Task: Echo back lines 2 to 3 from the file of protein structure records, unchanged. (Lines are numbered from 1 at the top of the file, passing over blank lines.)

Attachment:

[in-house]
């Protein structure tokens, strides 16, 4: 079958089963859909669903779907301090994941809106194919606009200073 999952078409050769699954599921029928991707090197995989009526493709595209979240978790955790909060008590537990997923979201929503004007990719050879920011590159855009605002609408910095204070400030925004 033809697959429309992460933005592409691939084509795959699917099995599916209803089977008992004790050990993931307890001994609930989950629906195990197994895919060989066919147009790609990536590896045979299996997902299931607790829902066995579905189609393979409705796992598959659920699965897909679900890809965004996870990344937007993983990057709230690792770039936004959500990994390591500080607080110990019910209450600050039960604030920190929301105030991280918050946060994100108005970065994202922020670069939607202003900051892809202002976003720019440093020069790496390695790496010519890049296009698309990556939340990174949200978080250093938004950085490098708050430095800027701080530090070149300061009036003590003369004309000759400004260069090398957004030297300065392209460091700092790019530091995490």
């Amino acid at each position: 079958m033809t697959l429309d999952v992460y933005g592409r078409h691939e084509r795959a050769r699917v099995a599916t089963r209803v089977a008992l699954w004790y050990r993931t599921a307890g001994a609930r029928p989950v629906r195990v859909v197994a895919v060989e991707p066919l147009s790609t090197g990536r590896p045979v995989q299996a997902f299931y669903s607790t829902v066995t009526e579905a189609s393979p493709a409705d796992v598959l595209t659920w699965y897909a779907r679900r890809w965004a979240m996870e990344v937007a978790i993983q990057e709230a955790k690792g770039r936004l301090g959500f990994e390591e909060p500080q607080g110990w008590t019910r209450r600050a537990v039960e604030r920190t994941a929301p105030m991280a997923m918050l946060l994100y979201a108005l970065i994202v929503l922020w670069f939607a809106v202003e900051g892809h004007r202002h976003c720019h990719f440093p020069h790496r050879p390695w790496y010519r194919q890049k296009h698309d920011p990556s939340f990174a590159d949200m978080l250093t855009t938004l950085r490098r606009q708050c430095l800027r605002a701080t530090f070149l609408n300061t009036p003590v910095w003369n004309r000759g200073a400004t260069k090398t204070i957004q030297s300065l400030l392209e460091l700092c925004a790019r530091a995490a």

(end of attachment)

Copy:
């Protein structure tokens, strides 16, 4: 079958089963859909669903779907301090994941809106194919606009200073 999952078409050769699954599921029928991707090197995989009526493709595209979240978790955790909060008590537990997923979201929503004007990719050879920011590159855009605002609408910095204070400030925004 033809697959429309992460933005592409691939084509795959699917099995599916209803089977008992004790050990993931307890001994609930989950629906195990197994895919060989066919147009790609990536590896045979299996997902299931607790829902066995579905189609393979409705796992598959659920699965897909679900890809965004996870990344937007993983990057709230690792770039936004959500990994390591500080607080110990019910209450600050039960604030920190929301105030991280918050946060994100108005970065994202922020670069939607202003900051892809202002976003720019440093020069790496390695790496010519890049296009698309990556939340990174949200978080250093938004950085490098708050430095800027701080530090070149300061009036003590003369004309000759400004260069090398957004030297300065392209460091700092790019530091995490």
């Amino acid at each position: 079958m033809t697959l429309d999952v992460y933005g592409r078409h691939e084509r795959a050769r699917v099995a599916t089963r209803v089977a008992l699954w004790y050990r993931t599921a307890g001994a609930r029928p989950v629906r195990v859909v197994a895919v060989e991707p066919l147009s790609t090197g990536r590896p045979v995989q299996a997902f299931y669903s607790t829902v066995t009526e579905a189609s393979p493709a409705d796992v598959l595209t659920w699965y897909a779907r679900r890809w965004a979240m996870e990344v937007a978790i993983q990057e709230a955790k690792g770039r936004l301090g959500f990994e390591e909060p500080q607080g110990w008590t019910r209450r600050a537990v039960e604030r920190t994941a929301p105030m991280a997923m918050l946060l994100y979201a108005l970065i994202v929503l922020w670069f939607a809106v202003e900051g892809h004007r202002h976003c720019h990719f440093p020069h790496r050879p390695w790496y010519r194919q890049k296009h698309d920011p990556s939340f990174a590159d949200m978080l250093t855009t938004l950085r490098r606009q708050c430095l800027r605002a701080t530090f070149l609408n300061t009036p003590v910095w003369n004309r000759g200073a400004t260069k090398t204070i957004q030297s300065l400030l392209e460091l700092c925004a790019r530091a995490a």